Title

Inimitable Lines, Inimitable City: Jacopo de’Barbari’s View of Venice

Description/Abstract/Artist Statement

Maps are very rarely ever just maps. Whether they communicate sophistication, serve as political propaganda, or simply show the interests of their owners, most serve a function beyond wayfinding or home decor. Jacopo de’ Barbari’s View of Venice is no exception. Measuring a mammoth 5 feet by 10 feet, this oversized woodblock print is one of the largest produced during the Italian Renaissance. Most scholarship has focused on the map’s composition, how it may have been surveyed, or in comparing it to other maps of the era. However, very little attention has been given to placing this print in the proper cultural context of the world of Venetian printmaking and its web of official privileges, rivalries, and forgeries. On its face, the map is obvious Venetian propaganda, meant to tap into the city’s pride and belief in its own mythical divine favor. However, viewed in light of the rampant illicit counterfeiting of prints and printed items, lax protections for individual designers, and the often nepotistic system used to ensure exclusive printing rights, de’Barbari’s View of Venice becomes something more than a larger-than-life map: it becomes an irreproducible work of art designed to frustrate counterfeiters by its multi-block design, exacting registration, and massive size. From the carving of minute details to the equipment needed to create it, de’Barbari has ensured his print would be nearly impossible to copy, either in woodblock print or plate etching, while also showing his mastery of the art of printmaking.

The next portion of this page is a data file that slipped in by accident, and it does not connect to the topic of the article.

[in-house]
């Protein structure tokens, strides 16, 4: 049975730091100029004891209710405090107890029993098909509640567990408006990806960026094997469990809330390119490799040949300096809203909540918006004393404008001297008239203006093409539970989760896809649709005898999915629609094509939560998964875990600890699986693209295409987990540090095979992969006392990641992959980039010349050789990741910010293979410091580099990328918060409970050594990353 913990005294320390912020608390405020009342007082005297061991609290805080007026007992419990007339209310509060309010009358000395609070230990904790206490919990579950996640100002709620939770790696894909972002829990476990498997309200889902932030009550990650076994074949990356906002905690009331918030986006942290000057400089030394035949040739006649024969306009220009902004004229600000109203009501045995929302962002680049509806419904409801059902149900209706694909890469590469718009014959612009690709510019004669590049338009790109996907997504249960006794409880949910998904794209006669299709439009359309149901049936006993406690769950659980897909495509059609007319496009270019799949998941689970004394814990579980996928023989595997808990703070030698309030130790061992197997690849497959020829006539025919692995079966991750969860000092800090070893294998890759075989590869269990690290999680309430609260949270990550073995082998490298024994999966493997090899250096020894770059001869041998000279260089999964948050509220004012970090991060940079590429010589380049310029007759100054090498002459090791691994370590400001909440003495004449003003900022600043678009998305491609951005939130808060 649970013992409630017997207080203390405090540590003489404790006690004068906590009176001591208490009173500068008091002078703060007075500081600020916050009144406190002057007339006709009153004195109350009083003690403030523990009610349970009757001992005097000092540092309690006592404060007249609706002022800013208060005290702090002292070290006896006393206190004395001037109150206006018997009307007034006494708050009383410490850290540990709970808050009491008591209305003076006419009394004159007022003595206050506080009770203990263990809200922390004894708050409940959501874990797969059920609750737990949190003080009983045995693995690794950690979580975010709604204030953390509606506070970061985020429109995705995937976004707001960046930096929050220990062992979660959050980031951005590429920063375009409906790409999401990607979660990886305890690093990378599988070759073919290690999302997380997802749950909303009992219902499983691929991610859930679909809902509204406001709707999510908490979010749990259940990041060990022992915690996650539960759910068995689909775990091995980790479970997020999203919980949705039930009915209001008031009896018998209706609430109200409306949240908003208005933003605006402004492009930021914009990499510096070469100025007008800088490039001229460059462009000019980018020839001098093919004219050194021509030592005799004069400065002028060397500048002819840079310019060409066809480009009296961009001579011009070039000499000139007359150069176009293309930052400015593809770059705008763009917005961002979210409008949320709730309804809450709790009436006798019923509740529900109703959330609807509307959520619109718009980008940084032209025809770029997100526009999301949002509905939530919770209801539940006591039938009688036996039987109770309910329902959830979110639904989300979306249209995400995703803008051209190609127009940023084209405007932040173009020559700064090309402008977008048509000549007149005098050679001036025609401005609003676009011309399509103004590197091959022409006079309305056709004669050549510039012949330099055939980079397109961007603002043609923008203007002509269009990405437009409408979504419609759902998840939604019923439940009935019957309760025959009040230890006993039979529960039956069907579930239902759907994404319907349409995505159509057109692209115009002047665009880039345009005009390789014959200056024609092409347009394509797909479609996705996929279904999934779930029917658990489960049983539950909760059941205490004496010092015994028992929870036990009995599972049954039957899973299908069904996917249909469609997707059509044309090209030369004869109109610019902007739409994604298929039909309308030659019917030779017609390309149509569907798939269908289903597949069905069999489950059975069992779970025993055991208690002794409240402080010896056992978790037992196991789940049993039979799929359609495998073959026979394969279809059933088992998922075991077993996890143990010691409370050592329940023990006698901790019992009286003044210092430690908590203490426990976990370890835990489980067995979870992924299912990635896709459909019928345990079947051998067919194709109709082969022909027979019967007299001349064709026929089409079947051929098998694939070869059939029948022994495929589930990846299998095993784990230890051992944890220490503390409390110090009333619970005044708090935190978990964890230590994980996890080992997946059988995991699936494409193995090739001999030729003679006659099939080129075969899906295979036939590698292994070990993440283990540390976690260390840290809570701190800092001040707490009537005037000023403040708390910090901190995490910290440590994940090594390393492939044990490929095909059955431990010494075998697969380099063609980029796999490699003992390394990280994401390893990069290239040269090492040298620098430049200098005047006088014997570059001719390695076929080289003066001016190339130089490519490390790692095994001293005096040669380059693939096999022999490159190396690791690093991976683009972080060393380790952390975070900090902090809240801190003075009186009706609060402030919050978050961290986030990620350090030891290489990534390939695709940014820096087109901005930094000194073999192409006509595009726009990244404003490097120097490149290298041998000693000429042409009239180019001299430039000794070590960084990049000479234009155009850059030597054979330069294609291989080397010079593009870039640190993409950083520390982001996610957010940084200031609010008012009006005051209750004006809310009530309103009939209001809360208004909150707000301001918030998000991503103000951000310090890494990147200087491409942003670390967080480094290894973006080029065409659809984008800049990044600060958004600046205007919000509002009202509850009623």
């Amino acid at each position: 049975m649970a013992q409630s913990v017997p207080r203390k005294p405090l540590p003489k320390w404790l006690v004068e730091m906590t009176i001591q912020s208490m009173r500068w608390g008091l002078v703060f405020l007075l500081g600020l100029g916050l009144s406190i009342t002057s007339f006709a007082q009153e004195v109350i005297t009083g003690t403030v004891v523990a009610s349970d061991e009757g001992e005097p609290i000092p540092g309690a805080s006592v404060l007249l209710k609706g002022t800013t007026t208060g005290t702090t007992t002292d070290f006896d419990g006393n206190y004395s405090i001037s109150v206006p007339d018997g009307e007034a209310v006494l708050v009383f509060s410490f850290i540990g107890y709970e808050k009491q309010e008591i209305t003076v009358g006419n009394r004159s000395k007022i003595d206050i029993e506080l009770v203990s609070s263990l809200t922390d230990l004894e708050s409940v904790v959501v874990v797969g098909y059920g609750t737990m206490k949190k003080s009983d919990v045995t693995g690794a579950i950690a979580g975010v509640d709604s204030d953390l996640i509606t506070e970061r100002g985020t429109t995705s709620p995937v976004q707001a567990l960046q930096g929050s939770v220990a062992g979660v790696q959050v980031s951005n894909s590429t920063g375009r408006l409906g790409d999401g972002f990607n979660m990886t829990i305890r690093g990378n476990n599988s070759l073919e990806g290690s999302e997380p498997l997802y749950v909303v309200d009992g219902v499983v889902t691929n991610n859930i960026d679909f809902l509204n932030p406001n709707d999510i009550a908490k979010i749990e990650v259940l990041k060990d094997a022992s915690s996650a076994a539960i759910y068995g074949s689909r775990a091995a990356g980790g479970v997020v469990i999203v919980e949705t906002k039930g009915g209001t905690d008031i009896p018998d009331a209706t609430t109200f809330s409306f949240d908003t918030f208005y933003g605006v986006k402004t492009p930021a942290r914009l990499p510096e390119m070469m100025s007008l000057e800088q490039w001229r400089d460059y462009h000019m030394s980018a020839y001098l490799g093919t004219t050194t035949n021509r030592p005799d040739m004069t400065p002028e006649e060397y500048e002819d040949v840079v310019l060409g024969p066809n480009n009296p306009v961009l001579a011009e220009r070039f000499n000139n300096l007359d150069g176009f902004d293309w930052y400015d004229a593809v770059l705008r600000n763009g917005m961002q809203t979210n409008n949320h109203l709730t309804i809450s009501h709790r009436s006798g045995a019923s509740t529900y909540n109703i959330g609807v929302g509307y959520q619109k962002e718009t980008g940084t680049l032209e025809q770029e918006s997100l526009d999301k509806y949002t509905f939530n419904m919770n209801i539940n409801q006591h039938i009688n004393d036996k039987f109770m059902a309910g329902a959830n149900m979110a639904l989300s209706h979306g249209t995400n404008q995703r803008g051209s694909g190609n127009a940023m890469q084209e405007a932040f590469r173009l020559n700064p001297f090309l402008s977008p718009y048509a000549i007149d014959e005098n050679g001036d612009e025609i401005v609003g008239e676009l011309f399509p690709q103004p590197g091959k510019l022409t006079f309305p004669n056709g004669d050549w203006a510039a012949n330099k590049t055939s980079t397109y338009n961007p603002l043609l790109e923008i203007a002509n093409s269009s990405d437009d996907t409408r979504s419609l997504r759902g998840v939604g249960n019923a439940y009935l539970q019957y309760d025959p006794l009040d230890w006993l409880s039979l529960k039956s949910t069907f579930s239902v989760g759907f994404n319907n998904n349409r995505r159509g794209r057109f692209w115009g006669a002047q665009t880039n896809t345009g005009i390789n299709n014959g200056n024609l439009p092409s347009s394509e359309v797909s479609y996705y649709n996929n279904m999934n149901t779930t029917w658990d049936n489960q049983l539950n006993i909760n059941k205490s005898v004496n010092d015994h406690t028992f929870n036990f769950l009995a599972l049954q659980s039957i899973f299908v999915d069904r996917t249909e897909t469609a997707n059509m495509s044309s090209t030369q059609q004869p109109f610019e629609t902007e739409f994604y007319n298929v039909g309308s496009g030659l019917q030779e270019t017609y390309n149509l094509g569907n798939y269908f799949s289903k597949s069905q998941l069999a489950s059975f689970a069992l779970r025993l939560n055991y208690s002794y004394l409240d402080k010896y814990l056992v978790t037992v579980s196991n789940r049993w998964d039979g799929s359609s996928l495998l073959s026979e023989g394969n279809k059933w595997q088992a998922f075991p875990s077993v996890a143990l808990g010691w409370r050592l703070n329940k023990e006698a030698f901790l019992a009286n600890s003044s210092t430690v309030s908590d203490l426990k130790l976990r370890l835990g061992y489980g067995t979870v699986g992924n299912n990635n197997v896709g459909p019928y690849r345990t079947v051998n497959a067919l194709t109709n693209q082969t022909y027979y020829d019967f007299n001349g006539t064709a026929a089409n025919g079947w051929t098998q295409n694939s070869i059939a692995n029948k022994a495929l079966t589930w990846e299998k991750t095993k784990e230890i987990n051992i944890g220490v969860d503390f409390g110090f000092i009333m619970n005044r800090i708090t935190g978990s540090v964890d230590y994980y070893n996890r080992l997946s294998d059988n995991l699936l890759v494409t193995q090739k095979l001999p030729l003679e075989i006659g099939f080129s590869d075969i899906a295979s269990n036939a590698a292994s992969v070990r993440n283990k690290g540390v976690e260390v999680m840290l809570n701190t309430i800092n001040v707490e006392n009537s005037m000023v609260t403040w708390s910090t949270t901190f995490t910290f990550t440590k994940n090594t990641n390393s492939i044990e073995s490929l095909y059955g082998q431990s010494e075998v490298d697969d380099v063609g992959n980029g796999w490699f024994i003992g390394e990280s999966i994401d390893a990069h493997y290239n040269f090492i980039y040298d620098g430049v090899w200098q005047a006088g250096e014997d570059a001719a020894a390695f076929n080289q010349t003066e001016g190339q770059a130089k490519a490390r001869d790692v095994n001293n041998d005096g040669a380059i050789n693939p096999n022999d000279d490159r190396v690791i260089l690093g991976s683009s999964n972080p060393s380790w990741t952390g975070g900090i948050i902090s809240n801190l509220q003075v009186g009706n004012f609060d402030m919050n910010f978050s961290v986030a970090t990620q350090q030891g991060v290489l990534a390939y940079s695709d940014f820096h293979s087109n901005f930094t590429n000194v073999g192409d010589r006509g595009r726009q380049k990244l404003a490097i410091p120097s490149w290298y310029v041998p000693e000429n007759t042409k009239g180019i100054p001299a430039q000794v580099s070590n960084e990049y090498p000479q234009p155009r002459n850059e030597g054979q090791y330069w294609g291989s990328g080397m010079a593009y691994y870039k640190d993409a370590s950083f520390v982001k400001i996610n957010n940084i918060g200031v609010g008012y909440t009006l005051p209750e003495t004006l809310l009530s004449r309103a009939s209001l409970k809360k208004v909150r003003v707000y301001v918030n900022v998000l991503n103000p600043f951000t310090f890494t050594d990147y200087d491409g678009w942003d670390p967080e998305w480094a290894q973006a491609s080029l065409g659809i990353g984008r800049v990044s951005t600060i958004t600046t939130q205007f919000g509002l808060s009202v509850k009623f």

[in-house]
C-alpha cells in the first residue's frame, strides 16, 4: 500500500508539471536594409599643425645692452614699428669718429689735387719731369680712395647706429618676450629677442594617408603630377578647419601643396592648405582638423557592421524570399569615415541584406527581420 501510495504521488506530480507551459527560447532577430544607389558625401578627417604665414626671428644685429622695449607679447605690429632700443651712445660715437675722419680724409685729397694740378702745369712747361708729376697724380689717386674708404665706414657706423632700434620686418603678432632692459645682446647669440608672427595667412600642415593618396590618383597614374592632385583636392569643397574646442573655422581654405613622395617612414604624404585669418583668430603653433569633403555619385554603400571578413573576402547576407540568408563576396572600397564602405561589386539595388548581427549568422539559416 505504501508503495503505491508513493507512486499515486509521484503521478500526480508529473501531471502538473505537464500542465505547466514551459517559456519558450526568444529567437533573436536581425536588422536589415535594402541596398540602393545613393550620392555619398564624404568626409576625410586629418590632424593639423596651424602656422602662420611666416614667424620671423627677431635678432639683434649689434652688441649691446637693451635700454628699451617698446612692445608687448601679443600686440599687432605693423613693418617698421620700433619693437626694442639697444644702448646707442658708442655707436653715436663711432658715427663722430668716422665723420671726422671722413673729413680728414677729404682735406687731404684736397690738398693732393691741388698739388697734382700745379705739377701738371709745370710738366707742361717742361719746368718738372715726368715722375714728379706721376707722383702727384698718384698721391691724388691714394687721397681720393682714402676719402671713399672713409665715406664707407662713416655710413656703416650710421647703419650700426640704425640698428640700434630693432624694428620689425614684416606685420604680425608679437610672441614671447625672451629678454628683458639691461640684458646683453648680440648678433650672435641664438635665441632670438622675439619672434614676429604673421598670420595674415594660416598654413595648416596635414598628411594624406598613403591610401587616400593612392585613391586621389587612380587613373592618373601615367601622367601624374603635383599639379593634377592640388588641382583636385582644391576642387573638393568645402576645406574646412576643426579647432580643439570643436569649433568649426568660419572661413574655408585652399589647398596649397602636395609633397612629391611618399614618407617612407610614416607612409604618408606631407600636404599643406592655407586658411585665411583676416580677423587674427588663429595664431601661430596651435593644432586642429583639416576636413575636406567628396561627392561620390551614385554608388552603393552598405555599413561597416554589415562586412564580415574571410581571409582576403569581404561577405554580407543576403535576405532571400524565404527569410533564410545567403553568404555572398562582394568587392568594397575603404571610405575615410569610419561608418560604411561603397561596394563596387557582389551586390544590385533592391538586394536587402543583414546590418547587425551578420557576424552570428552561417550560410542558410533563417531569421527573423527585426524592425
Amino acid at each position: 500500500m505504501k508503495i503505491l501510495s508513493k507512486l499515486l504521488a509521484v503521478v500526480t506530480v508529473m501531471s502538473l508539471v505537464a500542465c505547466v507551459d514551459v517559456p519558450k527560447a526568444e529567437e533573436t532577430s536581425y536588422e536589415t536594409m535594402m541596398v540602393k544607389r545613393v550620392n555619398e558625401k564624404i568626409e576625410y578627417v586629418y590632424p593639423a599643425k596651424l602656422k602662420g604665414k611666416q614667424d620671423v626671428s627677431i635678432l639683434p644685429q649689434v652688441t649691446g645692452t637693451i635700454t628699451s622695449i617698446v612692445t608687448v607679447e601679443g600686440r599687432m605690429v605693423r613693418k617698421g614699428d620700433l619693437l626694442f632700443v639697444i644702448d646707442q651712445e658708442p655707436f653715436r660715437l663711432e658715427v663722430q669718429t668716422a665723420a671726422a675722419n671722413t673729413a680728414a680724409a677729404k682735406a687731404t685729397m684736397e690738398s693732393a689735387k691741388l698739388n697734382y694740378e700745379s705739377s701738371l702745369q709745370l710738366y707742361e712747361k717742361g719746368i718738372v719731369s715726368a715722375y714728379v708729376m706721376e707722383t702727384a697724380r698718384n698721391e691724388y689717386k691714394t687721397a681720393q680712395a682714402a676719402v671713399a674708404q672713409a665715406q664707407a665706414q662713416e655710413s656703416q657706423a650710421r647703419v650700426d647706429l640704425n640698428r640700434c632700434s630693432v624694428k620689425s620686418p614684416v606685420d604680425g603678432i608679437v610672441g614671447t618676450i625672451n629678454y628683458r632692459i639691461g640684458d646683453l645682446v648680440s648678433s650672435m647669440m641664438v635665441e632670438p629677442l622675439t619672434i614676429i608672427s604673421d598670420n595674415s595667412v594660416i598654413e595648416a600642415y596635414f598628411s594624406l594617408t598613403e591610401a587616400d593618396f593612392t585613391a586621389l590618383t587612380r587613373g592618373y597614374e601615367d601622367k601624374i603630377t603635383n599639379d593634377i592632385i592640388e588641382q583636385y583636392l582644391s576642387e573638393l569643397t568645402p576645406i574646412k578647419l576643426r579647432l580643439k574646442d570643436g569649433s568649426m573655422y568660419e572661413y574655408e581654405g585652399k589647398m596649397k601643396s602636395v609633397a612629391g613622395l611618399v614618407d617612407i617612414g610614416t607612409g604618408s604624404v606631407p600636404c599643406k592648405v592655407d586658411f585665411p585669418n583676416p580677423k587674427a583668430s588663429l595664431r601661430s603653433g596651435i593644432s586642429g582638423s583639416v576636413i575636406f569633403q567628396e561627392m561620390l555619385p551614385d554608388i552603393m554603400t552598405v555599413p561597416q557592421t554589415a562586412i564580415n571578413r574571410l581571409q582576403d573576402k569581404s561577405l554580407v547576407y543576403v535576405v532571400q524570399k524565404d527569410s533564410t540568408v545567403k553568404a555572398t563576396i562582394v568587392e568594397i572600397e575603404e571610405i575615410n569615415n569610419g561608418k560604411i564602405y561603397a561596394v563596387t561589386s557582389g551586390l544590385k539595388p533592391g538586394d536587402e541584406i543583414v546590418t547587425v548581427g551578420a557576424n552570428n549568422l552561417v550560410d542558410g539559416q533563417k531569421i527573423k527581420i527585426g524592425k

Presenting Author Name/s

Dee Moses

Faculty Advisor/Mentor

Anne Muraoka

College Affiliation

College of Arts & Letters

Presentation Type

Oral Presentation

Disciplines

Ancient, Medieval, Renaissance and Baroque Art and Architecture

Session Title

Art History 1: Art at Work

Location

Zoom Room G

Start Date

3-20-2021 10:00 AM

End Date

3-20-2021 10:55 AM

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Mar 20th, 10:00 AM Mar 20th, 10:55 AM

Inimitable Lines, Inimitable City: Jacopo de’Barbari’s View of Venice

Zoom Room G

Maps are very rarely ever just maps. Whether they communicate sophistication, serve as political propaganda, or simply show the interests of their owners, most serve a function beyond wayfinding or home decor. Jacopo de’ Barbari’s View of Venice is no exception. Measuring a mammoth 5 feet by 10 feet, this oversized woodblock print is one of the largest produced during the Italian Renaissance. Most scholarship has focused on the map’s composition, how it may have been surveyed, or in comparing it to other maps of the era. However, very little attention has been given to placing this print in the proper cultural context of the world of Venetian printmaking and its web of official privileges, rivalries, and forgeries. On its face, the map is obvious Venetian propaganda, meant to tap into the city’s pride and belief in its own mythical divine favor. However, viewed in light of the rampant illicit counterfeiting of prints and printed items, lax protections for individual designers, and the often nepotistic system used to ensure exclusive printing rights, de’Barbari’s View of Venice becomes something more than a larger-than-life map: it becomes an irreproducible work of art designed to frustrate counterfeiters by its multi-block design, exacting registration, and massive size. From the carving of minute details to the equipment needed to create it, de’Barbari has ensured his print would be nearly impossible to copy, either in woodblock print or plate etching, while also showing his mastery of the art of printmaking.